I'm glad I am unable to vote in the Australian federal elections. The choices are grim for one who believes in less government.
For starters, there is compulsory voting which does mean that those who are inert, end up taking whatever is easiest for them without being truly interested. That's the first thing that should change.
I could go on about the complications of a federal system, the preferential voting system and the like, but what this election is about is really a two party contest. The parallels between NZ and Australia are considerable. Labor vs the Liberals is not unlike Labour vs National. However, they are far from identical.
NZ Labour is further to the left, rejecting tax cuts until very recently, and clearly not as male dominated as Aussie Labor. Aussie Labor is reasonably conservative, after all Kevin Rudd does not approve of gay marriage and he's a practicing Christian. The Liberal Party isn't very at all! Howard's conservative as well. While Australia happily accepts open markets and there is little debate about the reforms of the 80s and 90s, it certainly doesn't have freedom or even liberal market attitudes expressed much politically. While NZ Labour is dominated by feminist, unionist, gay and Maori sections, Aussie Labor is a union based party with not a lot of room for the rest.
So what's up for grabs? In the Senate, 40 out of 76 seats are up for election. The Liberal/National coalition current holds a one seat majority there. Indications are that neither Labor nor the Coalition will hold a majority here, with the hotchpotch of loony minor parties holding the balance of power. In Australia this means the Greens, the Democrats (who stand for virtually nothing) and the conservative Christian Family First Party. Hmmm. nothing to cheer about there. Minor parties in Australia are all about growing the state!
In the House of Representatives all seats are up for grabs. There are 150 seats (contrast that to NZ's rather bloated 120+ Parliament notwithstanding Australia having a Senate and states). Labor needs to win 16 seats to govern in its own right.
So it is a two horse race. John Howard, PM since 1995, with the Liberal/National coalition (National being effectively the slightly more conservative rural version of Liberal), and Kevin Rudd the new more charismatic face of the Labor Party.
The issues? Well it has been the true advance auction of stolen goods, with a couple of exceptions. The Liberal promise of extensive (and welcome) tax cuts has been nearly matched by Labor (except at the top rate). Howard is also promising more labour market flexibility and streamlining of processes, while Labor is rejecting most of them. Beyond that though, both parties are promising to spend money. Some of these include:
- Liberal promise to rebate private school fees;
- Liberal promise of tax breaks for first time home buyers, childcare and supporting "carers";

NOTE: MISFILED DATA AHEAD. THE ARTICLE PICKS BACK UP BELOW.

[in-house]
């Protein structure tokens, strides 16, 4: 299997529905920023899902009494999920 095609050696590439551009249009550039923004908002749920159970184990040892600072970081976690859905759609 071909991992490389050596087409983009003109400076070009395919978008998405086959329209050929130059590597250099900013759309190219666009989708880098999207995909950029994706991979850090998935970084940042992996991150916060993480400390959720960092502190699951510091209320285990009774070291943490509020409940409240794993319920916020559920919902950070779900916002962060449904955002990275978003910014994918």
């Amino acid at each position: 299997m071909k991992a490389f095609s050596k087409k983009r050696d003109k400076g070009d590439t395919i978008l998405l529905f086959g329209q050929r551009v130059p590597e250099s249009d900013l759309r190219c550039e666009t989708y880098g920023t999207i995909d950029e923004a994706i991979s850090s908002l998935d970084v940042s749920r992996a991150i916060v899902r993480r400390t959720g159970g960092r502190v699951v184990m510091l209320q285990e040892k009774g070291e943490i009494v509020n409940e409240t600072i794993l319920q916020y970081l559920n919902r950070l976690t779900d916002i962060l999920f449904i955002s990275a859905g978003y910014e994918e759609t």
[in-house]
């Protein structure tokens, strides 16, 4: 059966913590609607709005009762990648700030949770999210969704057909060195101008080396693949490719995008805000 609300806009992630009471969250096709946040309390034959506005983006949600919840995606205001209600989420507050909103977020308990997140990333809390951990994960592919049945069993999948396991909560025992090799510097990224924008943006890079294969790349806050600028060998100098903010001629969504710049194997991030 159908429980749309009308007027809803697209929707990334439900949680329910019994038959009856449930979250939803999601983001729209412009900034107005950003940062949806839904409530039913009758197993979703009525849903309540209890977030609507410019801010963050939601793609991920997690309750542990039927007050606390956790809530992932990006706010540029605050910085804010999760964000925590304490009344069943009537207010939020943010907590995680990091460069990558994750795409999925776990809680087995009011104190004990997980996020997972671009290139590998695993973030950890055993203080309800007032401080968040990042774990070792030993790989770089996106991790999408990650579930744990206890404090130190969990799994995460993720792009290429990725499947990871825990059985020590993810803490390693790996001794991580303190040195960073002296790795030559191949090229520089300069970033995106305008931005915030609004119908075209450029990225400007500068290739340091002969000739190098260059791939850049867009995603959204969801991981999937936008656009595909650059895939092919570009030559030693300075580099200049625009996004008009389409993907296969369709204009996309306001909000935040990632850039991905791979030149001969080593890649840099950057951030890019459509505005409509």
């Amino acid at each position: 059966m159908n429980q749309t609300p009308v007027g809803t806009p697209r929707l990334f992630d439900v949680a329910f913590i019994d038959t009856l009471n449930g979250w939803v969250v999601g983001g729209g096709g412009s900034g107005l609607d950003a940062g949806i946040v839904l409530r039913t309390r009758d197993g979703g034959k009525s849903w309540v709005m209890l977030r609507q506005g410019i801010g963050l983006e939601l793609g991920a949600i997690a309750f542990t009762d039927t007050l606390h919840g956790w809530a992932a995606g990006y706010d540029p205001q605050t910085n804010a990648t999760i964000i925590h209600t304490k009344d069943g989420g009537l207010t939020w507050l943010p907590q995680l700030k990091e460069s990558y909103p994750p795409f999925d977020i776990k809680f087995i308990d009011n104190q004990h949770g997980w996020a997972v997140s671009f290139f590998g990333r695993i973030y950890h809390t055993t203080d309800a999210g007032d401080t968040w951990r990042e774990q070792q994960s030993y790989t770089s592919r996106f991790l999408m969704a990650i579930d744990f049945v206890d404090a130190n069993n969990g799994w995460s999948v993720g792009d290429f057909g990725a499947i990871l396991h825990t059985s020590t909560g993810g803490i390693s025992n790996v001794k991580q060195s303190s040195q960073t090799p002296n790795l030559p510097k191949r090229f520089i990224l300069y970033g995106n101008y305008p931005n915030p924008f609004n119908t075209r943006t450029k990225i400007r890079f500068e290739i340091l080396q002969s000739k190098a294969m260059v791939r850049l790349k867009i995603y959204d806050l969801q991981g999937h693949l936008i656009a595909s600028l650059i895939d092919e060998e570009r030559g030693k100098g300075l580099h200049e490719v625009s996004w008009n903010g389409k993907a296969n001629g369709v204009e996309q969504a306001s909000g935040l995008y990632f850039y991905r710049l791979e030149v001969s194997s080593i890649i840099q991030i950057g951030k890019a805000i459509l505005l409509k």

- Labor promising money for 65,000 apprenticeships;
- Labor promised high speed broadband for all schools;
- Labor promised all students in their final four years at school to get access to their own computer;
- Liberal promise 50 new emergency medical centres which Labor said was its policy;
- Liberal promise of a 15% cut in CO2 emissions by 2020, Labor said 20%
- Liberal promise to spend a great deal on roads.
In other words, tweedledum, tweedledee. The real battle is one of style. John Howard looks old and from the past, the rather smart Mandarin speaking Kevin Rudd seems, like the BBC has quipped - like a younger John Howard.
So, by and large, I don't care. The worst thing that can happen under Labor is that, like in NZ, being out of power for a long time means that the harder left is more motivated to change, to tinker and grow the state. However, frankly, John Howard and the Liberal Party hardly deserve to win either. They don't deserve to be "Liberal", play ruthless political opportunism and continue to be willing to spend and waste Australians' money on pork barrel politics. Neither Liberal nor Labor want to shrink the state. Even the tax cuts are at best slowing down the growth.
Truth be told, if Howard wins it will be historic - he will beat Menzies as the longest serving Australian PM. It will also decimate Labor, which until Kevin Rudd was despondent. However, if he loses he will be doing so while Australia has a growing economy, low unemployment and a general sense of contentment. He'll lose because he's seen as yesterday's man, and Rudd as a fresh change. In fact that's all that will happen. If Labor wins, it wont be because of policy, it will be personal. It will give the unions a little back, spend a bit more, cut taxes a bit less - but pretty much not a lot will change. If it's lucky, the Liberals might grow a backbone and be against state waste and growth in bureaucracy.
The latest poll puts Labor ahead 52/48 on a two party preferred basis. The trend looks like a Labor victory, but it is up to marginal seats (and Howard's is one of those now). If Labor does win, it wont be by much, and it may not control the Senate. However, assuming the economy ticks over - Rudd may be in for the long haul, assuming his government doesn't screw it all up!
However, for a libertarian - it is next to irrelevant.